Mid-Atlantic Consortium Newsletter Summer 2013

Early Surgery to Repair CHD May Reduce Developmental Delays

clockResearchers at Children’s National Medical Center in Washington are gaining insight into how to best protect the brains of infants undergoing surgery for congenital heart defects (CHD).

CHD is a major public health concern, affecting 1 in every 100 infants, according to experts. Many develop neurological impairments, including fine and gross motor deficits, following corrective heart surgery that requires time on a cardiopulmonary bypass machine early in life.

The CNMC team, directed by Richard Jonas, M.D., chief of cardiac surgery at the hospital, is studying how bypass affects areas of the brain, using baby pigs as study subjects because of circulatory system similarities between them and people. The investigators monitored development of the animals’ white matter, which forms the connections between brain structures, at one, three and seven weeks of age. Then they divided the pigs into three groups: two groups underwent different types of bypass; the third had no bypass. They then examined the piglets’ brains three days and four weeks following surgery.

The scientists found that white matter in the animals develops in three distinct stages, and the amount of injury linked to bypass depends on the maturity of oligodendrocytes, cells that support a messaging network through which signals pass between areas of the nervous system. Immature oligodendrocyte cells called preoligodendrocytes were vulnerable to bypass damage, but younger oligodendrocyte progenitor cells (OPCs) – cells that had not yet become oligodendrocytes — were resistant to damage and helped repair injury to white matter.

The team also observed that bypass surgery that resulted in a low-oxygen state and inflammation caused the most cell damage. Four weeks following this type of bypass, white matter cells were no longer growing and maturing, a finding consistent with neurological deficits seen in congenital heart disease patients. A report on this work was published last year in the journal Circulation.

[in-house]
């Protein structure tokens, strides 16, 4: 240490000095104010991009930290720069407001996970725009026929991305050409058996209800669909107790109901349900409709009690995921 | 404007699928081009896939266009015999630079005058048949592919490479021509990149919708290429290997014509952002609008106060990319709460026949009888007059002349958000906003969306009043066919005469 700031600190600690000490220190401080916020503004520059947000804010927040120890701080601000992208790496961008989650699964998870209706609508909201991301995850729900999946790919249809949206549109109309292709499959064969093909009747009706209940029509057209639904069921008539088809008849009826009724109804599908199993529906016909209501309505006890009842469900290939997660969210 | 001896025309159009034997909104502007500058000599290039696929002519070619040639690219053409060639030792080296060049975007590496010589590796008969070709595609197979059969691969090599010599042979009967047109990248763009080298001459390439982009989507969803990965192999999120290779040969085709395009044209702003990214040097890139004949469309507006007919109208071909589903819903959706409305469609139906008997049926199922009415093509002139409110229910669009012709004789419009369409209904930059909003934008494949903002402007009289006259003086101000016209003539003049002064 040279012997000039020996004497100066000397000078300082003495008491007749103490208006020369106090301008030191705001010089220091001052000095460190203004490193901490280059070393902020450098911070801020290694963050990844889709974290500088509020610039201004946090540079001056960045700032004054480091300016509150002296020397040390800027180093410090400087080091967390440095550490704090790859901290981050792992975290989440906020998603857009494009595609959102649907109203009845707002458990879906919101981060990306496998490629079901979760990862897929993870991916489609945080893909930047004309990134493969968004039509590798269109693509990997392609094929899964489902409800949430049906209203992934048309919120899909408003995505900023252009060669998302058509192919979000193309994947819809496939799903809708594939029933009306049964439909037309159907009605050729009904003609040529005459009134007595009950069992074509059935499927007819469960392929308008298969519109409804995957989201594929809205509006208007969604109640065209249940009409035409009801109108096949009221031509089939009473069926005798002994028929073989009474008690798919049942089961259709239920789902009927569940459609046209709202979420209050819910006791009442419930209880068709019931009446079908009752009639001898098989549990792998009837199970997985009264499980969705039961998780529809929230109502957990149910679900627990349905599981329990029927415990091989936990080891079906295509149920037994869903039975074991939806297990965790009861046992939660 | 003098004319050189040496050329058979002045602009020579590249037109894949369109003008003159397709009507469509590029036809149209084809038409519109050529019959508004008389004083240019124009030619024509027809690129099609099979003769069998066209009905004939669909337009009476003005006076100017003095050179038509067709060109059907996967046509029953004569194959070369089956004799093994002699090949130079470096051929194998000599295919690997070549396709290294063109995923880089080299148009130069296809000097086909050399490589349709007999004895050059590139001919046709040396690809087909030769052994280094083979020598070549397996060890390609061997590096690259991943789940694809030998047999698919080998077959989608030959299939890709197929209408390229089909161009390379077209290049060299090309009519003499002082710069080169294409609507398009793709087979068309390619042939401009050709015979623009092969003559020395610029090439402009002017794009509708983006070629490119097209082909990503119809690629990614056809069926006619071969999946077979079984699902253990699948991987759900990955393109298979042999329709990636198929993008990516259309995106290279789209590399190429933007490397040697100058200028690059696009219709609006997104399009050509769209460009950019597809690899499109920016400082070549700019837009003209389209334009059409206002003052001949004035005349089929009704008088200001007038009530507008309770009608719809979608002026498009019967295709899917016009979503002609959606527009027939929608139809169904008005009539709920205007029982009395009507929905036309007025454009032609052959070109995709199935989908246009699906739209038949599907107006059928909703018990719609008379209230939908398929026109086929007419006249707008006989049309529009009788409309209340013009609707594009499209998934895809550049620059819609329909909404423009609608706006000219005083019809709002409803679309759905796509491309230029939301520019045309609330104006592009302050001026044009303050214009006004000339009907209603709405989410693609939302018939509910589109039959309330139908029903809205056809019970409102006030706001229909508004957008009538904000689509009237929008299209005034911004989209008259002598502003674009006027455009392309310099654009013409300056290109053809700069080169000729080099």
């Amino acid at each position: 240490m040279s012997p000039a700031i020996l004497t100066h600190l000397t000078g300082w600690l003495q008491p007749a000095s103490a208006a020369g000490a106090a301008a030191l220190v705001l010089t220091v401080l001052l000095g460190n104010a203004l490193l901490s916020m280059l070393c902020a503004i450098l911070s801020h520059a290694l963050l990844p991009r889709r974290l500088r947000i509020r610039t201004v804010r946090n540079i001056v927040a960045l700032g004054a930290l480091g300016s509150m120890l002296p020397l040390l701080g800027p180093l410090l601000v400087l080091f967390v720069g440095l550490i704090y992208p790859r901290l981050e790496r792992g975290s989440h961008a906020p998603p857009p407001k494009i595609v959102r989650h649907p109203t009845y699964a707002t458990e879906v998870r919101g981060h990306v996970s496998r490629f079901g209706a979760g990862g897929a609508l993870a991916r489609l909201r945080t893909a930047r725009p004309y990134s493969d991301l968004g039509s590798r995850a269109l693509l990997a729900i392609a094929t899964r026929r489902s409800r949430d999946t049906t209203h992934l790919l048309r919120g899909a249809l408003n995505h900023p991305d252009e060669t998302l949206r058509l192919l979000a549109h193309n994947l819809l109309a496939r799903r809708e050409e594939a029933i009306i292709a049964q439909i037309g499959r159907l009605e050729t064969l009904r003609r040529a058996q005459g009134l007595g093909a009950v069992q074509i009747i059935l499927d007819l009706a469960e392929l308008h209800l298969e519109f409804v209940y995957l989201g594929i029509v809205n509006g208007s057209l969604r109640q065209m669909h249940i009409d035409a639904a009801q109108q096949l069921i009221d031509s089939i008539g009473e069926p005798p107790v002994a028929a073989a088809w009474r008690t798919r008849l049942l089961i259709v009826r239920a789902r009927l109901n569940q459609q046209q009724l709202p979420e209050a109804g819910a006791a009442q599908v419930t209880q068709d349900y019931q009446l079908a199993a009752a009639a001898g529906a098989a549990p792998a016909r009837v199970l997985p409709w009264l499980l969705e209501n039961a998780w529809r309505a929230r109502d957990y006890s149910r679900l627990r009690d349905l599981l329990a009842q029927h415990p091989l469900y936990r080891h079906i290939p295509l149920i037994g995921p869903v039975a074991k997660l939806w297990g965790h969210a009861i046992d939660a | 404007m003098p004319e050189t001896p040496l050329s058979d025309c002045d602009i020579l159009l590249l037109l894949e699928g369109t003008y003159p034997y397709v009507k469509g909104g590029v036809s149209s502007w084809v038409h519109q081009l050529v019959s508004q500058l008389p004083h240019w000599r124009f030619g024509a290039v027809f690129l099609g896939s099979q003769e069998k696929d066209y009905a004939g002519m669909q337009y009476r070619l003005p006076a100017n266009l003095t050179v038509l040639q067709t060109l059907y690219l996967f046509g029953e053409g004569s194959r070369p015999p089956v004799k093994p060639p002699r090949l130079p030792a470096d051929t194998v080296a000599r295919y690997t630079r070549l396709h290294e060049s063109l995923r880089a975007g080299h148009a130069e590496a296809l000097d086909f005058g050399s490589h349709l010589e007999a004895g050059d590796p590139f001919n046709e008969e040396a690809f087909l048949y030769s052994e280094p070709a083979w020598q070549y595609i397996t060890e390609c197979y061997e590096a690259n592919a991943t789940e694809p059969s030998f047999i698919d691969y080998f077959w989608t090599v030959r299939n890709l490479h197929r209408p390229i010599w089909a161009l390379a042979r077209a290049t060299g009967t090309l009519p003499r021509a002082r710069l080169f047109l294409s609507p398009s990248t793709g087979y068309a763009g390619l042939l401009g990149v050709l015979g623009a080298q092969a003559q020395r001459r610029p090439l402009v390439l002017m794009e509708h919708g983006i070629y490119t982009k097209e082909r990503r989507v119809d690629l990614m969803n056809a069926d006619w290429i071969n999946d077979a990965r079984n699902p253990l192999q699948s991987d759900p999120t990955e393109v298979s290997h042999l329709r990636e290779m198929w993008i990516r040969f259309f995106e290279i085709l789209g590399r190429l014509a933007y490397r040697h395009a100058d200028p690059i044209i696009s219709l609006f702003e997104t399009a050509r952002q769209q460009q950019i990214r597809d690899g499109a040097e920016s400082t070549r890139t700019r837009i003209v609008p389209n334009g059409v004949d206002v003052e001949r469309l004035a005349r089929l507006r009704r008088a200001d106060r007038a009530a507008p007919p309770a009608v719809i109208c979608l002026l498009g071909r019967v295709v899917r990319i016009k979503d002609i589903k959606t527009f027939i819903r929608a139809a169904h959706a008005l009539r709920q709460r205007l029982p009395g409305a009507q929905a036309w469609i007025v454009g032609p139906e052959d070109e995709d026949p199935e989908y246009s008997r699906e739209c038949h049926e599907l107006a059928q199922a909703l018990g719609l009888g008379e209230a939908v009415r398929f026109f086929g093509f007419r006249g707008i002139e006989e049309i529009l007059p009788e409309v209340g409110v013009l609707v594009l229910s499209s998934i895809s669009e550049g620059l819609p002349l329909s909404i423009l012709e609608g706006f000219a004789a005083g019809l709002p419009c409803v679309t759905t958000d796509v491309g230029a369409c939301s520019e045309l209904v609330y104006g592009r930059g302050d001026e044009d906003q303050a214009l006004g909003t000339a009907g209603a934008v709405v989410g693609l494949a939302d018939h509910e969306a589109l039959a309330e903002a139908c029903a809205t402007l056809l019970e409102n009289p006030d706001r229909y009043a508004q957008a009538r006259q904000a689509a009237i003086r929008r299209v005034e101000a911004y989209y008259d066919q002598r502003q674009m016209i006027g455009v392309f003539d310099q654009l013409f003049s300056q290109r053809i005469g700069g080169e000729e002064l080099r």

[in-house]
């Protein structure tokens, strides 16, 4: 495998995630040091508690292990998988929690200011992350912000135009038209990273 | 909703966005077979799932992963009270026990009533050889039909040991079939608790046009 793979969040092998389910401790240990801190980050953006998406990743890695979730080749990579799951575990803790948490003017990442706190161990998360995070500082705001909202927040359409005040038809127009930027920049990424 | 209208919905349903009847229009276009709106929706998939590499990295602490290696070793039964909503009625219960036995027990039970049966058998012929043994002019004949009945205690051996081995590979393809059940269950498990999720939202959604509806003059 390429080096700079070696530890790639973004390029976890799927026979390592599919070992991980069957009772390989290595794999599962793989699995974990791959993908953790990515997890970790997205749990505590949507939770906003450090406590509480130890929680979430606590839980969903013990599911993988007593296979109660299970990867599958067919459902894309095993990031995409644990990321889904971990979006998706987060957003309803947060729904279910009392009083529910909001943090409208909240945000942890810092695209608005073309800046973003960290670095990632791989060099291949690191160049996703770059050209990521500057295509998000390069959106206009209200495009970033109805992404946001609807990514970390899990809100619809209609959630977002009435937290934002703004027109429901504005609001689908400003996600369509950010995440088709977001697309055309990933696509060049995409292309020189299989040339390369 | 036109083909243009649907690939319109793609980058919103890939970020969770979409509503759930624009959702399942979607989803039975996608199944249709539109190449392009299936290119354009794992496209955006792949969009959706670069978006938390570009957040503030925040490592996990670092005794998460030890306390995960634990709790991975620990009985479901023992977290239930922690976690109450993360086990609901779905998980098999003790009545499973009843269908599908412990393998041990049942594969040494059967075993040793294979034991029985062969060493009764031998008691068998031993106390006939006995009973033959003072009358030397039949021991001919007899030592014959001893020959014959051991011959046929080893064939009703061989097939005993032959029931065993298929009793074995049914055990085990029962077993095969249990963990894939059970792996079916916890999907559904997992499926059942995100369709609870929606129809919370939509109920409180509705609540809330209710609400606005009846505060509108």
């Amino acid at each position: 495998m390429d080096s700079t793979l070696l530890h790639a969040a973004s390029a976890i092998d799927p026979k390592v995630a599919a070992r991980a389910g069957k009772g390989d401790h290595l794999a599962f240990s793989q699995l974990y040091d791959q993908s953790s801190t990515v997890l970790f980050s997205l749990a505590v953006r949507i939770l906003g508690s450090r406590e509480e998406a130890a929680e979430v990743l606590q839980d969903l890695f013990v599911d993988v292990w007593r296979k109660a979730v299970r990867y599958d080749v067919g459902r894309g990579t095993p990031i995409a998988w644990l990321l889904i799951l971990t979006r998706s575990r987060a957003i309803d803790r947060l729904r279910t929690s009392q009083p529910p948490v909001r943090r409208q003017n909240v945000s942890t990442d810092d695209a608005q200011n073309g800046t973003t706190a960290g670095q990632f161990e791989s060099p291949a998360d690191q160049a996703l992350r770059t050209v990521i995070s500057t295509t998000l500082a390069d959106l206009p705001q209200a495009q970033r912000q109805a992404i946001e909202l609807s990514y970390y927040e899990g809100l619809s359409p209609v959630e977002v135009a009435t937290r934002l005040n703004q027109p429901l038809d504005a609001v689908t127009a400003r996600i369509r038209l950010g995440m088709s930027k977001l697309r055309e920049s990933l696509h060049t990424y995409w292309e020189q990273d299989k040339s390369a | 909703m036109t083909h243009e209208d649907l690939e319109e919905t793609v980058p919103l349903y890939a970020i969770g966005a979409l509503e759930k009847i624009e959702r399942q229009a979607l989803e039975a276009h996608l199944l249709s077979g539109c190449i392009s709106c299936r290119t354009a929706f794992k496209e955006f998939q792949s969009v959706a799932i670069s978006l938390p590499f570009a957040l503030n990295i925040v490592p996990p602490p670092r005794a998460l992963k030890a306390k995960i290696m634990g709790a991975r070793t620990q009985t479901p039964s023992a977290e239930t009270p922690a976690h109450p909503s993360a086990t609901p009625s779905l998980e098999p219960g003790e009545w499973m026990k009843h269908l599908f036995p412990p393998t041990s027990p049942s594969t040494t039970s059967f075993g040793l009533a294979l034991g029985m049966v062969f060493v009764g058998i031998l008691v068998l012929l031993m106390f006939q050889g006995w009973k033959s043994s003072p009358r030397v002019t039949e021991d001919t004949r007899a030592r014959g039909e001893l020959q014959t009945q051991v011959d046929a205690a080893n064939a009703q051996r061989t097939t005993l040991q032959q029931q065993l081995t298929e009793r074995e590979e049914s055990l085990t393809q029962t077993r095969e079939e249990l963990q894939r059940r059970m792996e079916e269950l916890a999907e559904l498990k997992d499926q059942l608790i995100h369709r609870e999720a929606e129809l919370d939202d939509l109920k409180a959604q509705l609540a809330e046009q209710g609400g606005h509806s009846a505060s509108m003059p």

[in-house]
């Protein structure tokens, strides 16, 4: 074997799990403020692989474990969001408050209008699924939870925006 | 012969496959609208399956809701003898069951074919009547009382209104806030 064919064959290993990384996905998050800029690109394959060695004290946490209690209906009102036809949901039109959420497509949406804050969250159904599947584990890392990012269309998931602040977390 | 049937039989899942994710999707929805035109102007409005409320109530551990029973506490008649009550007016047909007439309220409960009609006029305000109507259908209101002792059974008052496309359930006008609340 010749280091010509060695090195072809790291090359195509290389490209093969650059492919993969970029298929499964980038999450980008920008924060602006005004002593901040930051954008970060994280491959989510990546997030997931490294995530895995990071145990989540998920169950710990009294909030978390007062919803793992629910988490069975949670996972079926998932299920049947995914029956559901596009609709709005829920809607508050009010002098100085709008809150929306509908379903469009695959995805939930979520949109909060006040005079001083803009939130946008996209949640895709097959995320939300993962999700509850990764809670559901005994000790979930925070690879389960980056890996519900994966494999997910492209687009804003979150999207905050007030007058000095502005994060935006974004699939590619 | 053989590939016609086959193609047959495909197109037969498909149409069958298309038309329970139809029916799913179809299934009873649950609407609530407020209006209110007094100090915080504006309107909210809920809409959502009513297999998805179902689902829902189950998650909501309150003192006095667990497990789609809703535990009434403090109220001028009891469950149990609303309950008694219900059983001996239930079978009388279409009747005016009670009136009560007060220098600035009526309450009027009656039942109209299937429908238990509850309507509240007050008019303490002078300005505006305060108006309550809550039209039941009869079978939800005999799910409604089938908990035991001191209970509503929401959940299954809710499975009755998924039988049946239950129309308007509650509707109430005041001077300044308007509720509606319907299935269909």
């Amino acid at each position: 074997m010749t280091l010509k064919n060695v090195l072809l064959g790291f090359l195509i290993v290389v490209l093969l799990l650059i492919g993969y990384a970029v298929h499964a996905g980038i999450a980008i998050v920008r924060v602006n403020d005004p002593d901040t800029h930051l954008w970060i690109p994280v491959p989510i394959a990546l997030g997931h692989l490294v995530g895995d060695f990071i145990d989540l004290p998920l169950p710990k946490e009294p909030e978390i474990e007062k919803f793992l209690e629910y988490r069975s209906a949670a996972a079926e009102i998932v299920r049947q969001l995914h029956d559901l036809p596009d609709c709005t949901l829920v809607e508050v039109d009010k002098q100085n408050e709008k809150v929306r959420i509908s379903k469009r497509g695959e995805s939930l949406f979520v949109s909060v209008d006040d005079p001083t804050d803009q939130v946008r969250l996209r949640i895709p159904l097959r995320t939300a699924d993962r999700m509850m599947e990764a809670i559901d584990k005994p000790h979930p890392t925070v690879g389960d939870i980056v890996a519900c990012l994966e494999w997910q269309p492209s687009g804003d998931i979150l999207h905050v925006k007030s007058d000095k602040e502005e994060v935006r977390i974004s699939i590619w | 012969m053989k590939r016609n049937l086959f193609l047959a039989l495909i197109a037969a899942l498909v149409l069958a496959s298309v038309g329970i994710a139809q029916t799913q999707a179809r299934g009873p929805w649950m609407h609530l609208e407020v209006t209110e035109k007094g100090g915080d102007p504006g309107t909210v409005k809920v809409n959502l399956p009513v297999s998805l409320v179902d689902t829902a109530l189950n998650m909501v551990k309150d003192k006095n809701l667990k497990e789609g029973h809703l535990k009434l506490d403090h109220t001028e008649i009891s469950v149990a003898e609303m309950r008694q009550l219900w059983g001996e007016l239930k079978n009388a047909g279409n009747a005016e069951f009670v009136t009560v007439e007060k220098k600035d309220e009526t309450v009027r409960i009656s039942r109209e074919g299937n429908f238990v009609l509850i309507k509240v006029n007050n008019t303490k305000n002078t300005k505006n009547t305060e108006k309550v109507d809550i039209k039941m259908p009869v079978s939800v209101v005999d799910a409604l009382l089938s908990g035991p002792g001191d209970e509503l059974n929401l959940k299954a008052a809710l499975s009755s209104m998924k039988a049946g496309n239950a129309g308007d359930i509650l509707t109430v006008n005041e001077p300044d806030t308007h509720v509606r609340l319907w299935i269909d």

White matter development in humans begins at around five months of gestation, and continues throughout the first two decades of life. The process involves the maturation of cells called oligodendrocytes through different stages; if there is a disruption, such as oxygen deprivation or inflammation, the cells and the brain networks they form can’t develop normally, resulting in neurological deficits.

Though some question whether CHD repairs should be performed in infants, this study suggests that early repairs have the potential to promote recovery of neurodevelopmental delays seen in newborns with CHD, Jonas says.

“We’ve come to appreciate that children with congenital heart disease, even by the time they are born, may already have some white matter injury,” Jonas says. “Our study indicates that the optimal time window for CHD surgical repair is during the period in which the white matter contains the largest number of OPCs, which are highly resistant to damage from bypass and available to promote repair.”

The piglet study also demonstrates that cardiac surgery in newborns and young infants should focus on preventing injury during the restoration of natural blood flow, and that efforts should be made to maintain high levels of oxygen and reduce inflammation, Jonas says.

Future studies using magnetic resonance imaging of infants’ brains will be necessary to better identify the corresponding developmental time windows between humans and the piglet model, Jonas says.

“Our goal is to optimize developmental outcomes for children with CHD,” he says.

Other participating investigators are Noboyuki Ishibashi, M.D., Akira Murata, M.D., and Ludmila Korotcova, M.D., of CNMC’s cardiac surgery research lab; and Joseph Scafidi, D.O., and Vittorio Gallo, Ph.D., of the medical center’s Children’s Research Institute.


For more information about CNMC’s research in white matter development and diseases, see http://www.childrensnational.org/research/ourresearch/disorders/cgmr/whitematter.aspx

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